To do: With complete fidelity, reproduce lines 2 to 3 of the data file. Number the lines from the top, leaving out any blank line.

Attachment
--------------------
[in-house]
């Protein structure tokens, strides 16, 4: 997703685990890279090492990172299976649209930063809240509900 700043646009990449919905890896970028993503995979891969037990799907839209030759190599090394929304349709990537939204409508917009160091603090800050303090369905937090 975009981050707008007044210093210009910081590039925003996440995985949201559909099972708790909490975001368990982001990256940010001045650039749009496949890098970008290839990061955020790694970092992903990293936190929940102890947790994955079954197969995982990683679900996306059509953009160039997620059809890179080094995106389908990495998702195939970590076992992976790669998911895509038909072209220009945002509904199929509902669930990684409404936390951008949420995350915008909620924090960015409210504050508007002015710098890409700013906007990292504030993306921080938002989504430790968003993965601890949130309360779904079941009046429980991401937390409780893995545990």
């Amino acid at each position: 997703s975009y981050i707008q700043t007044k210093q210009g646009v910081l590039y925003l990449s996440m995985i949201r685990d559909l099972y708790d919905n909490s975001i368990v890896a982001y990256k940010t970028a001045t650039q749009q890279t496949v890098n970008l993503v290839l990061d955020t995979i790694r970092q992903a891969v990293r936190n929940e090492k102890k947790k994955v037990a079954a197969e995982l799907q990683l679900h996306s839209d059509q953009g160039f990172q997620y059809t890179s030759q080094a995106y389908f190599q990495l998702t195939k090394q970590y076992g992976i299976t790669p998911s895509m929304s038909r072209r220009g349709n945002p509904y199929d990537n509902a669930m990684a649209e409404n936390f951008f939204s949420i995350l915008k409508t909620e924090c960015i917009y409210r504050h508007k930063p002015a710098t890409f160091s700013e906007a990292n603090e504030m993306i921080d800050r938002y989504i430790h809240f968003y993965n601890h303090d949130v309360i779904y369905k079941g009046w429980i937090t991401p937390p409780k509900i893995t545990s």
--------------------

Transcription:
């Protein structure tokens, strides 16, 4: 997703685990890279090492990172299976649209930063809240509900 700043646009990449919905890896970028993503995979891969037990799907839209030759190599090394929304349709990537939204409508917009160091603090800050303090369905937090 975009981050707008007044210093210009910081590039925003996440995985949201559909099972708790909490975001368990982001990256940010001045650039749009496949890098970008290839990061955020790694970092992903990293936190929940102890947790994955079954197969995982990683679900996306059509953009160039997620059809890179080094995106389908990495998702195939970590076992992976790669998911895509038909072209220009945002509904199929509902669930990684409404936390951008949420995350915008909620924090960015409210504050508007002015710098890409700013906007990292504030993306921080938002989504430790968003993965601890949130309360779904079941009046429980991401937390409780893995545990």
């Amino acid at each position: 997703s975009y981050i707008q700043t007044k210093q210009g646009v910081l590039y925003l990449s996440m995985i949201r685990d559909l099972y708790d919905n909490s975001i368990v890896a982001y990256k940010t970028a001045t650039q749009q890279t496949v890098n970008l993503v290839l990061d955020t995979i790694r970092q992903a891969v990293r936190n929940e090492k102890k947790k994955v037990a079954a197969e995982l799907q990683l679900h996306s839209d059509q953009g160039f990172q997620y059809t890179s030759q080094a995106y389908f190599q990495l998702t195939k090394q970590y076992g992976i299976t790669p998911s895509m929304s038909r072209r220009g349709n945002p509904y199929d990537n509902a669930m990684a649209e409404n936390f951008f939204s949420i995350l915008k409508t909620e924090c960015i917009y409210r504050h508007k930063p002015a710098t890409f160091s700013e906007a990292n603090e504030m993306i921080d800050r938002y989504i430790h809240f968003y993965n601890h303090d949130v309360i779904y369905k079941g009046w429980i937090t991401p937390p409780k509900i893995t545990s």